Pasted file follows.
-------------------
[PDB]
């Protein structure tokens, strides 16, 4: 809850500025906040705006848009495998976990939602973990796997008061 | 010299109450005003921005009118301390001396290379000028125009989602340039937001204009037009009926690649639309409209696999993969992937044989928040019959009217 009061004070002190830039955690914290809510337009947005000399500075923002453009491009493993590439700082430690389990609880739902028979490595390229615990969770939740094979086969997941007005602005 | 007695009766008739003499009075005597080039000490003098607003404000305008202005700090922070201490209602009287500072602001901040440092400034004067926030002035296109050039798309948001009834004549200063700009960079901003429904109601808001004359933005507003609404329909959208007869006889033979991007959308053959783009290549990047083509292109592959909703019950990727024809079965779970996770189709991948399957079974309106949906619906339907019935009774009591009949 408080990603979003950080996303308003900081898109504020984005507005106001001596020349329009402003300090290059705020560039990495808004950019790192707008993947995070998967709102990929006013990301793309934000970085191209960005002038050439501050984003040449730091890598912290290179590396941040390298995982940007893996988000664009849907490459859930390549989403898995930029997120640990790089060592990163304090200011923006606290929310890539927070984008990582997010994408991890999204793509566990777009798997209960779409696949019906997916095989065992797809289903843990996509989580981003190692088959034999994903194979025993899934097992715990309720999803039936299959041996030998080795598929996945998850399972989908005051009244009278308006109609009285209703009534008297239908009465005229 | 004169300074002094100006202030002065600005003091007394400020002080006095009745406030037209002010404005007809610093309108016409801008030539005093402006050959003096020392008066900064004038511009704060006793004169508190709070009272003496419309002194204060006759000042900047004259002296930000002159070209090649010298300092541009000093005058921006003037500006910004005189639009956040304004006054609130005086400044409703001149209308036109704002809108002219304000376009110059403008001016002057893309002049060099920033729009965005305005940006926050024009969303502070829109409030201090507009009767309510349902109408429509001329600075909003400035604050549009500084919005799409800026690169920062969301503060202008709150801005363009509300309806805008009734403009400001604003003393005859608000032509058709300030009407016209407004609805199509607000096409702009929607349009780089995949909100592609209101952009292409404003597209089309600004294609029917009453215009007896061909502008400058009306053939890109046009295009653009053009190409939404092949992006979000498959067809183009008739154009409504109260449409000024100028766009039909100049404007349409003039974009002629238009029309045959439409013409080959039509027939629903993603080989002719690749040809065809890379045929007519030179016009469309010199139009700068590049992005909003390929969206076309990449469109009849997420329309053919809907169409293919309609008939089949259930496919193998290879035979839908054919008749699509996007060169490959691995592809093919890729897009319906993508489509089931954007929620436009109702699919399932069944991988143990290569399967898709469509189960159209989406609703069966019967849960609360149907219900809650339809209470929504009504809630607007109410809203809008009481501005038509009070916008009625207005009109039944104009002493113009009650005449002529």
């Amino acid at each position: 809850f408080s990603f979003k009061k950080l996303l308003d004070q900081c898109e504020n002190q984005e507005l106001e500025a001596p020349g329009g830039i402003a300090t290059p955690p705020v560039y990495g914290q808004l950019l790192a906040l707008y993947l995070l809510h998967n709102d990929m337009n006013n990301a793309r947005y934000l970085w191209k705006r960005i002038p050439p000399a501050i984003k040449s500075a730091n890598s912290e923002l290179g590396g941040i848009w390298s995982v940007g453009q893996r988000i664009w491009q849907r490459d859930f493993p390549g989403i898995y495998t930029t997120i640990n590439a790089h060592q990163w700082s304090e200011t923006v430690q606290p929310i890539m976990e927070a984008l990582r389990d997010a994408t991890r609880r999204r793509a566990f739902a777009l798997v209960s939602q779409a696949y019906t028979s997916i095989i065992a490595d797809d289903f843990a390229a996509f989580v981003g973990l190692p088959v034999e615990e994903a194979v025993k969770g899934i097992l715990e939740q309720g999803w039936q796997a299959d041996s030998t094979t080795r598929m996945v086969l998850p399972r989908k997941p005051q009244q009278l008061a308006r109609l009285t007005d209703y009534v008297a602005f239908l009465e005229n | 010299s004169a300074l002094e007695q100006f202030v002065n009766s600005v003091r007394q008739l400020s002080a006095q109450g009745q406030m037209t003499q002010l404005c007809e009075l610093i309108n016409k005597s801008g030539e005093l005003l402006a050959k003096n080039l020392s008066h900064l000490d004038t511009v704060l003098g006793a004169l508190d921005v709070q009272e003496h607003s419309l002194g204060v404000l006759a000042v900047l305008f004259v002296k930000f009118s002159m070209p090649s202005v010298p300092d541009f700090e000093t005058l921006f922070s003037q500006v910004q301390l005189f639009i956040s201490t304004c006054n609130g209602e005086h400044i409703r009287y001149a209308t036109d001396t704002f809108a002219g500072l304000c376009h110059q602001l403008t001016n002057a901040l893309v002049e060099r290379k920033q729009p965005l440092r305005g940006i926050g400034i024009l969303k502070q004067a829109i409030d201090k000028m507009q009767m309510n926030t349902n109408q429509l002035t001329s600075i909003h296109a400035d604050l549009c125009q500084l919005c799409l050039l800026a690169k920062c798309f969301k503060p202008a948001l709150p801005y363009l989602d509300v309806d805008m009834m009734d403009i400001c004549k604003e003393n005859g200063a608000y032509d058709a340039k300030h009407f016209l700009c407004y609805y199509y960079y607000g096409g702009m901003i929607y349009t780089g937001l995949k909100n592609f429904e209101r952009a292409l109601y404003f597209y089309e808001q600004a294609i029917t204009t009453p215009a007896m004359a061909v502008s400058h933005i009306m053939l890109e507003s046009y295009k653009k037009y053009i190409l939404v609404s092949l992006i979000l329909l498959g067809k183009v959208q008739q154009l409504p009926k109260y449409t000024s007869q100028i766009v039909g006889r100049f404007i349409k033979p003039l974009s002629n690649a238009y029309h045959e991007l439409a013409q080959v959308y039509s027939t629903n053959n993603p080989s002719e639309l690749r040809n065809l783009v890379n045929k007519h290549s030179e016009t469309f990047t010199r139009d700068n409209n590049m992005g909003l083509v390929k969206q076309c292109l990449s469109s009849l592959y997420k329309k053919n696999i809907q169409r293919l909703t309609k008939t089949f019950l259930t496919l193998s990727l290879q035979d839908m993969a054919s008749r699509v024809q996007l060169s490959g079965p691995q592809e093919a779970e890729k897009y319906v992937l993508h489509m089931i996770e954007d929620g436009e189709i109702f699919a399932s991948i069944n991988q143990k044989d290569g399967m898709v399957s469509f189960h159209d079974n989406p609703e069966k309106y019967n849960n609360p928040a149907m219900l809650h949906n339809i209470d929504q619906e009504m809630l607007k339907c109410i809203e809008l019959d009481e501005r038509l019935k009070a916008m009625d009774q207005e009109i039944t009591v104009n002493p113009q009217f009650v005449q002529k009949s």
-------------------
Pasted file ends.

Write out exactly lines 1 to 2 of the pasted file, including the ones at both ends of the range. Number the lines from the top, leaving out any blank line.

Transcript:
[PDB]
């Protein structure tokens, strides 16, 4: 809850500025906040705006848009495998976990939602973990796997008061 | 010299109450005003921005009118301390001396290379000028125009989602340039937001204009037009009926690649639309409209696999993969992937044989928040019959009217 009061004070002190830039955690914290809510337009947005000399500075923002453009491009493993590439700082430690389990609880739902028979490595390229615990969770939740094979086969997941007005602005 | 007695009766008739003499009075005597080039000490003098607003404000305008202005700090922070201490209602009287500072602001901040440092400034004067926030002035296109050039798309948001009834004549200063700009960079901003429904109601808001004359933005507003609404329909959208007869006889033979991007959308053959783009290549990047083509292109592959909703019950990727024809079965779970996770189709991948399957079974309106949906619906339907019935009774009591009949 408080990603979003950080996303308003900081898109504020984005507005106001001596020349329009402003300090290059705020560039990495808004950019790192707008993947995070998967709102990929006013990301793309934000970085191209960005002038050439501050984003040449730091890598912290290179590396941040390298995982940007893996988000664009849907490459859930390549989403898995930029997120640990790089060592990163304090200011923006606290929310890539927070984008990582997010994408991890999204793509566990777009798997209960779409696949019906997916095989065992797809289903843990996509989580981003190692088959034999994903194979025993899934097992715990309720999803039936299959041996030998080795598929996945998850399972989908005051009244009278308006109609009285209703009534008297239908009465005229 | 004169300074002094100006202030002065600005003091007394400020002080006095009745406030037209002010404005007809610093309108016409801008030539005093402006050959003096020392008066900064004038511009704060006793004169508190709070009272003496419309002194204060006759000042900047004259002296930000002159070209090649010298300092541009000093005058921006003037500006910004005189639009956040304004006054609130005086400044409703001149209308036109704002809108002219304000376009110059403008001016002057893309002049060099920033729009965005305005940006926050024009969303502070829109409030201090507009009767309510349902109408429509001329600075909003400035604050549009500084919005799409800026690169920062969301503060202008709150801005363009509300309806805008009734403009400001604003003393005859608000032509058709300030009407016209407004609805199509607000096409702009929607349009780089995949909100592609209101952009292409404003597209089309600004294609029917009453215009007896061909502008400058009306053939890109046009295009653009053009190409939404092949992006979000498959067809183009008739154009409504109260449409000024100028766009039909100049404007349409003039974009002629238009029309045959439409013409080959039509027939629903993603080989002719690749040809065809890379045929007519030179016009469309010199139009700068590049992005909003390929969206076309990449469109009849997420329309053919809907169409293919309609008939089949259930496919193998290879035979839908054919008749699509996007060169490959691995592809093919890729897009319906993508489509089931954007929620436009109702699919399932069944991988143990290569399967898709469509189960159209989406609703069966019967849960609360149907219900809650339809209470929504009504809630607007109410809203809008009481501005038509009070916008009625207005009109039944104009002493113009009650005449002529």